• Separate the dough into equal pieces, depending on desired thickness. I like my crust a little thicker, so I usually end up with four pie crusts.
  • Roll out each piece and use as needed.
  • Freeze any leftover dough.


Cinnamon Roll Pie Crust

Cinnamon Roll Pie Crust

This is one of my favorite recipes that my aunt frequently made. You can also prepare it gluten-free. Just swap out the regular Bisquick and replace it with the gluten-free option.
Prep Time 25 mins
Servings 6 people


Pie Crust

  • cups Bisquick
  • cups butte, cut into cubes (room temperature)
  • cup white sugar
  • cup sour cream (full fat)
  • cold water

Cinnamon Mixture

  • 8 tbsp butter, melted
  • ¾ CUP brown sugar
  • 4 tsp cinnamon
  • 1 tsp vanilla extract


  • In the bowl of a stand mixer, combine two and one-half cups of Bisquick and one and one-half cups of cubed butter.
  • Mix until just crumbly. Don’t over mix.
  • In a separate bowl, combine one-third cup of white sugar and two third cups of full fat sour cream. Mix until the sugar dissolves.
  • Pour the sour cream into the Bisquick mixture and beat on low speed until well combined.
  • Add cold water, one tablespoon at a time, until the dough pulls away from the sides of the bowl and forms a ball.
  • Divide the dough into two equal pieces and shape into balls. Wrap with plastic and refrigerate while preparing the cinnamon mixture.
  • In a small bowl, mix eight tablespoons of melted butter, three quarter cups of brown sugar, four teaspoons of cinnamon, and one teaspoon of vanilla extract. Stir until smooth and set aside.
  • Roll out each piece of dough on a lightly Bisquick floured surface. Use a spatula or pastry brush to coat each piece of rolled out dough with the cinnamon mixture.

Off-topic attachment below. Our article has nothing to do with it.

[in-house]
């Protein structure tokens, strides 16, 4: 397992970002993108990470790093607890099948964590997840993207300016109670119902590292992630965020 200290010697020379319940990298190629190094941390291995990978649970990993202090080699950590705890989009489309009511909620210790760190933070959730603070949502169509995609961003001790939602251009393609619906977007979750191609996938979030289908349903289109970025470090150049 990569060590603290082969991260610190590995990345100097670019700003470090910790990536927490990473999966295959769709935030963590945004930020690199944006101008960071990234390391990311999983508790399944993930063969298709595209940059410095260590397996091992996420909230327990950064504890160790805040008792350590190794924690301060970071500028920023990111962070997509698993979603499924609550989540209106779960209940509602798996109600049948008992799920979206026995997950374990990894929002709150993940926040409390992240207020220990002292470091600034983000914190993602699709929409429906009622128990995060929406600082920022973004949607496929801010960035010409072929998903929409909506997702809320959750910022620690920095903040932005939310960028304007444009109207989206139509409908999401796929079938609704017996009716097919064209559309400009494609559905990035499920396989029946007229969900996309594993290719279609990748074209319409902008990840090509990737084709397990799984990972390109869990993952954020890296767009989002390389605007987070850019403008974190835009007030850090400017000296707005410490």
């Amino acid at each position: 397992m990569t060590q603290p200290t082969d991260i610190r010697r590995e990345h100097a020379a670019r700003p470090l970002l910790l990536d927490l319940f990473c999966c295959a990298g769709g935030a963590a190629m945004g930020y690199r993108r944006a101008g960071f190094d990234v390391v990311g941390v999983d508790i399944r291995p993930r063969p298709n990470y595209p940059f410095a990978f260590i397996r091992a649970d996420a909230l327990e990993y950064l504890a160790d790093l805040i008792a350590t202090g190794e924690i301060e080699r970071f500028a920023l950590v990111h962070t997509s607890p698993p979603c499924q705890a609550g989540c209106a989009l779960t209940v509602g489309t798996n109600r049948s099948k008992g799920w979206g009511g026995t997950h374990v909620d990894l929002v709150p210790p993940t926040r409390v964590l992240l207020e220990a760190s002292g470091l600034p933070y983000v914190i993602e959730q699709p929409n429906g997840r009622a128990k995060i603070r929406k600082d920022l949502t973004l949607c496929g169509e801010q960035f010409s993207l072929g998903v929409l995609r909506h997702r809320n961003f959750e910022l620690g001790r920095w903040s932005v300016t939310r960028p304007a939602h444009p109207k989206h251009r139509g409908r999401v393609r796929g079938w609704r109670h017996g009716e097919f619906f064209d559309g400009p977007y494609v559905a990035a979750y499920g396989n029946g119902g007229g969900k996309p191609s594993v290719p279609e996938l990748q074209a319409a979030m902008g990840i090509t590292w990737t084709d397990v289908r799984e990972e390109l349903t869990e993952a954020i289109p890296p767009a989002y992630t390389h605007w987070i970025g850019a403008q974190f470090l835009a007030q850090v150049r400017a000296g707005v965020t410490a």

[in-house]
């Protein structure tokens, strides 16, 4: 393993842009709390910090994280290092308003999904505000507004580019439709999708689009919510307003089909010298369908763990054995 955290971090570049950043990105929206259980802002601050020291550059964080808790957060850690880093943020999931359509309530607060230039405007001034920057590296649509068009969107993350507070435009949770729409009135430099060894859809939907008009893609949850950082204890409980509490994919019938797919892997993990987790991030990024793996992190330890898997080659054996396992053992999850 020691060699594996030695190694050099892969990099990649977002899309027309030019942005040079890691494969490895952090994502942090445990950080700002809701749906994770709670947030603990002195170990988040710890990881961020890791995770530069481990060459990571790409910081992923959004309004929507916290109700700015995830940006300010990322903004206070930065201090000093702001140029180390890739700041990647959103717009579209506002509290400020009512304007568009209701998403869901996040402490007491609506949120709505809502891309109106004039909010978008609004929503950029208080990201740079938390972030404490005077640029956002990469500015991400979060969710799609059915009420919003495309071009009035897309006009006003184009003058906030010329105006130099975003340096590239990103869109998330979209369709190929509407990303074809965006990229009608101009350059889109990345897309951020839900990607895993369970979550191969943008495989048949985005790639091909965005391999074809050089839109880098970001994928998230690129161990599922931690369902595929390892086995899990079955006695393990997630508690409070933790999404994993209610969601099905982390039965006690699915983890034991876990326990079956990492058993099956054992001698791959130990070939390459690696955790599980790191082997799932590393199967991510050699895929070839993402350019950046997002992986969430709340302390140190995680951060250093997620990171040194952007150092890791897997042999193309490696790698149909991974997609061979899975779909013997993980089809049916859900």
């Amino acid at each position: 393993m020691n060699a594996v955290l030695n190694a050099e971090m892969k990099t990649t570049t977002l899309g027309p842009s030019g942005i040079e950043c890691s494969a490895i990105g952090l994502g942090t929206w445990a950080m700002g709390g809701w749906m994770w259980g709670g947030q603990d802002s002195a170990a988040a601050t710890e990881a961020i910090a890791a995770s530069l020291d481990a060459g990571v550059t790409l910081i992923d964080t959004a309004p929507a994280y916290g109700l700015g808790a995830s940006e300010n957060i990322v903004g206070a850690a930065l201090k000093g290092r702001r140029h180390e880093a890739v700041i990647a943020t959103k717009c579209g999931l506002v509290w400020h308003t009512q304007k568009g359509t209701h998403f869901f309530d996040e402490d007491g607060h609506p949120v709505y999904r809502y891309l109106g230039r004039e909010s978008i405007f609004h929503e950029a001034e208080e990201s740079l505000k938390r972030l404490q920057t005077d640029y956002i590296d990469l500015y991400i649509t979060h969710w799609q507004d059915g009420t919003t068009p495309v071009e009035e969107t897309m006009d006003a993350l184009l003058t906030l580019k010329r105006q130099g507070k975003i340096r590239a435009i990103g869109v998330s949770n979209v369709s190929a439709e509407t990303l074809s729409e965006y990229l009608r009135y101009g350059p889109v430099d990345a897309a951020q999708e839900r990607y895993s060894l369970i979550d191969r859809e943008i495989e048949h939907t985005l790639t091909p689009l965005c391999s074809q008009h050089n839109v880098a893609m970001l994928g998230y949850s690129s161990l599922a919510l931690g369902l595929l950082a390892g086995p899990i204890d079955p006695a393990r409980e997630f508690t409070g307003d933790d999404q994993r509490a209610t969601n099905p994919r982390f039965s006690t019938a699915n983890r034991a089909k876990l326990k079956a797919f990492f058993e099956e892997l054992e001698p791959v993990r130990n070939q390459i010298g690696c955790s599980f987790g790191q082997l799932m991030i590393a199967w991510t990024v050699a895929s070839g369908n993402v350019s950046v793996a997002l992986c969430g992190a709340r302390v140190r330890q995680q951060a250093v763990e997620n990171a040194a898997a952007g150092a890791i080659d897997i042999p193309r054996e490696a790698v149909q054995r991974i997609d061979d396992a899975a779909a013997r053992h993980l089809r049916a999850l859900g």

• Roll each cinnamon coated piece of dough into a tight roll and cut into one-half-inch pieces.
  • Flatten each piece with a rolling pin to a thickness of one-quarter inch.
  • Place each piece into a greased pie pan, overlapping, and press to seal.
  • Continue until the pie pan is full and trim any dough that is overhanging.
  • Add the filling of choice and place the top of the crust in the same way as the bottom.

Final Thought

You might wonder why I chose in one recipe, to offer the option of using either lard or shortening. Either will work without sacrificing the taste. Shortening is made up of vegetable oils such as soybean and palm, making it a much better alternative for vegetarians. We derive lard from animal fat, most often from pigs. Whichever one you choose will still offer the same result.. a rich tasting pie crust. Enjoy!

(Visited 64 times, 1 visits today)


Emma is a freelance writer who has a Bachelor’s in Creative Writing from the University of Florida. She first became interested in eating healthier and cooking homemade food when expecting her first child. After she made the decision to be a stay-at-home mom, she began to enjoy creating her own recipes across several types of cuisine. When she’s not busy cooking and writing or looking after her family, Emma enjoys long bike rides in nature. She also enjoys nature photography. Emma’s favorite nature areas, where she finds it easier to relax, include the mountains and the ocean.